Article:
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Tacrolimus topical

Generic name: tacrolimus topical (ta KROE li mus)
Brand name: Protopic
Dosage forms: topical ointment (0.03%; 0.1%)
Drug class: Miscellaneous topical agents

Medically reviewed by Drugs.com on Nov 9, 2021. Written by Cerner Multum.

What is tacrolimus topical?

Tacrolimus topical (for the skin) is used short term to treat moderate to severe eczema in adults and children at least 2 years old.

tacrolimus topical is not for use in people who have a weak immune system.

Tacrolimus may also be used for purposes not listed in this medication guide.

Warnings

This medicine is not for long-term use. A small number of people using tacrolimus or pimecrolimus skin medications have developed skin cancer or lymphoma. However, it is not known if either of these medicines causes cancer.

Use this medicine only on skin that is affected by eczema. Avoid applying to an area that may be affected with skin cancer.

Before taking this medicine

You should not use tacrolimus if you are allergic to it.

Not approved for anyone younger than 2 years old.

Tacrolimus ointment in 0.03% or 0.1% strengths may be used by adults and children 16 years and older. Only the 0.01% strength should be used on a child 2 to 15 years old.

Tell your doctor if you have ever had:

  • skin cancer;

  • a bacterial or viral skin infection (including herpes or chickenpox);

  • Netherton's syndrome (a genetic skin disorder); or

  • a weak immune system (caused by disease or by using certain medicine).

A small number of people using tacrolimus or pimecrolimus skin medications have developed skin cancer or lymphoma. However, it is not known if either of these medicines causes cancer. Ask your doctor about your risk.

It is not known if tacrolimus topical will harm an unborn baby. Tell your doctor if you are pregnant or plan to become pregnant.

Do not breastfeed.

How should I use tacrolimus topical?

Follow all directions on your prescription label and read all medication guides or instruction sheets. Use the medicine exactly as directed.

Do not take by mouth. Topical medicine is for use only on the skin.

Wash your hands before and after applying tacrolimus topical, unless you are treating eczema on your hands. If you are applying the medicine to another person, wash your hands with soap and water afterward.

Apply a thin layer of tacrolimus topical to clean, dry skin and rub in gently. Use the smallest amount needed to control the symptoms of eczema.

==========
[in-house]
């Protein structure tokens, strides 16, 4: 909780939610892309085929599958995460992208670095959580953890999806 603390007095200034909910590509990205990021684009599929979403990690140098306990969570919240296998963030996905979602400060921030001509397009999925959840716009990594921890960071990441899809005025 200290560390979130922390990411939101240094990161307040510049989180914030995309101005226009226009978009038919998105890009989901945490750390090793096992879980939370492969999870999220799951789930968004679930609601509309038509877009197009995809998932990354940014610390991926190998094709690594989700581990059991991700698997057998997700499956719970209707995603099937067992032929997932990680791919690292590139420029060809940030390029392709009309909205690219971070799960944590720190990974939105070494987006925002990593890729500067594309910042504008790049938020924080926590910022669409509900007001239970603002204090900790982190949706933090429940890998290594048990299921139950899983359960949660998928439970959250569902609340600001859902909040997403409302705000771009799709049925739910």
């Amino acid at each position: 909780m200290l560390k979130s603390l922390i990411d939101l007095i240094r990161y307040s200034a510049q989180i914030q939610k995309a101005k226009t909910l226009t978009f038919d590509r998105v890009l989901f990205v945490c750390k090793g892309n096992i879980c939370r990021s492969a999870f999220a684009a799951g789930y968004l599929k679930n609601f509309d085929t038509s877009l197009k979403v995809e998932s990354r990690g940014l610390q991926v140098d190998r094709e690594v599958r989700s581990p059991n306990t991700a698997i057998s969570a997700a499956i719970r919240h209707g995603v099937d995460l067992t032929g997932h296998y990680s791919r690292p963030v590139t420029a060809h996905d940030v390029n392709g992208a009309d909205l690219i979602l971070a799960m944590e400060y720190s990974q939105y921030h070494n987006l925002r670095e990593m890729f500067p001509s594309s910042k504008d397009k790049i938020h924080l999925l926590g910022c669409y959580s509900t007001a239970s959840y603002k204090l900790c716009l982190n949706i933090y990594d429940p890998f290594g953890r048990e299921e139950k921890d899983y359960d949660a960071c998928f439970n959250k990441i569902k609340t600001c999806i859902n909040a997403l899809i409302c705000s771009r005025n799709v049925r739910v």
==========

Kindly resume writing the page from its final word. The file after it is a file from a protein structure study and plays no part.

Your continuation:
Use this medicine only on skin that is affected by eczema. Avoid applying to an area that may be affected with skin cancer.

Right after applying tacrolimus, you may need to use a moisturizing cream or lotion to keep your skin from getting too dry. Ask your doctor about which cream or lotion to use.

Do not cover treated skin with a bandage unless your doctor tells you to.

Do not bathe, shower, or swim right after applying tacrolimus topical. Water may wash off the medicine.

Call your doctor if your symptoms do not improve after 6 weeks.

Tacrolimus topical is not for long-term use. Stop using this medicine when symptoms of eczema clear up, unless your doctor has told you otherwise. You may need to take a short break from using tacrolimus topical if you need to repeat this treatment.

You may get viral infections more easily, such as chickenpox or herpes (cold sores or shingles).

Store tightly closed at room temperature. Do not store this medicine in your car in hot or cold temperatures.

What happens if I miss a dose?

Apply the medicine as soon as you can, but skip the missed dose if it is almost time for your next dose. Do not apply two doses at one time.

What happens if I overdose?

Seek emergency medical attention or call the Poison Help line at 1-800-222-1222 if anyone has accidentally swallowed the medicine.

What should I avoid while using tacrolimus topical?

Avoid getting tacrolimus topical in your eyes, nose, mouth, rectum, or vagina. If this does happen, wipe off the cream and rinse the area with cold water.